Running a small business is a challenging endeavor. You have to roll with everything that arises from the economy or your personal life, face every challenge, and keep going. Harvard Business School historian Nancy Koehn extrapolated Abraham Lincoln’s leadership and related it to running a business in the business section of this Sunday’s New York Times. I valued the article quite a bit, and wanted to share some of the insights that I gained from reading it.
Weathering Personal and Political Storms
CEOs from many highly successful businesses find relevance in the lessons to be learned from how Lincoln weathered the death of his son in his personal life and the many painful challenges he faced fighting to hold the U.S. together as one nation. In the New York Times article, Starbucks CEO Howard Schultz reflected on Lincoln’s presence and authenticity as well as his ability to listen to people within his circle and beyond it.
The political struggles Lincoln and the people of the US faced during the Civil War (or the War Between the States) were enormous. We may have clashes and struggles today, but they are nothing compared to the bloody battles that consumed our country during that period.
Business is fraught with challenges and struggles. Still, with a bit of a bigger perspective, I can draw upon the lessons of Lincoln’s presidency to build and evolve my business. Gathering advice from a wide range of people, especially those who do not agree with us, is critical for any business leader just as it was for Lincoln. He listened to military, political, and economic advisors. We have to listen to customers, colleagues, experts, employees, suppliers, investors, and most of all to our own hearts.
Holding to a Vision
There are times when a business transformation calls us to demonstrate the highest of our integrity and an unwavering strength of purpose. Shareholders get antsy when a change initiative takes more than one quarter to show profitability. It takes courage to create lasting change that will positively impact the bottom line over time.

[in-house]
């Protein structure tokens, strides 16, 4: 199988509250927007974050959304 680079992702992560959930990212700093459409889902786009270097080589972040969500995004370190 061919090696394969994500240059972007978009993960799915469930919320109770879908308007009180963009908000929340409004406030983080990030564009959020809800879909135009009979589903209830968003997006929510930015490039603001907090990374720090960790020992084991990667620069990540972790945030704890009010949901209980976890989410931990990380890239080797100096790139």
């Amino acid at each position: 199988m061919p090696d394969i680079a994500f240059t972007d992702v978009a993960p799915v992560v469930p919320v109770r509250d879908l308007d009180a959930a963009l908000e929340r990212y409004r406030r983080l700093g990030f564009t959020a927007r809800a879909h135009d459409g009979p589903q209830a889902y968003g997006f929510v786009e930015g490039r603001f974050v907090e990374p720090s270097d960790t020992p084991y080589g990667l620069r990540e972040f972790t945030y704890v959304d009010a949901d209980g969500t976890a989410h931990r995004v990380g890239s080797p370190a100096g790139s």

When Lincoln decided to announce the Emancipation Proclamation, civil society reacted strongly. According to Koehn, Lincoln’s announcement of the Emancipation Proclamation was a radical act. Personal conflicts arose at every turn. After the Battle of Gettysburg, Lincoln wrote a letter to General George Meade because Lincoln thought he had missed a critical opportunity to destroy the Confederate Army. If Meade had driven after General Robert E. Lee into Virginia, Lincoln thought the North could have vanquished the Confederate Army. After writing the letter, Lincoln neither signed nor sent it. He couldn’t afford to lose Meade’s support at that critical juncture.
“Executives face the challenge of navigating their own and others’ emotions with forethought and consideration,” Koehn wrote. We can’t always act on impulse. When someone does something that sabotages our efforts, we can’t just send an email that blasts a person without facing serious consequences. Sending an angry email, tweeting an angry tweet, or posting an angry Facebook post can alienate needed supporters, create a backlash that is hard to overcome, and eat up time, energy, and concentration needed to accomplish critical work.
Often in business we have to create a radical transformation if we are going to survive. When our ideas and vision are met with skepticism, ridicule, or downright opposition, we can question ourselves and experience darker emotions. Yet we have to continue to move the business forward, holding fast to the vision of what we want to create, not letting our emotions derail or deter us. Being thoughtful about communication and listening to supporters as well as critics can help us wade through the more difficult moments of organizational transformation.
Koehn gave an example of Xerox’s former CEO, Anne Mulcahy, who refused to declare bankruptcy again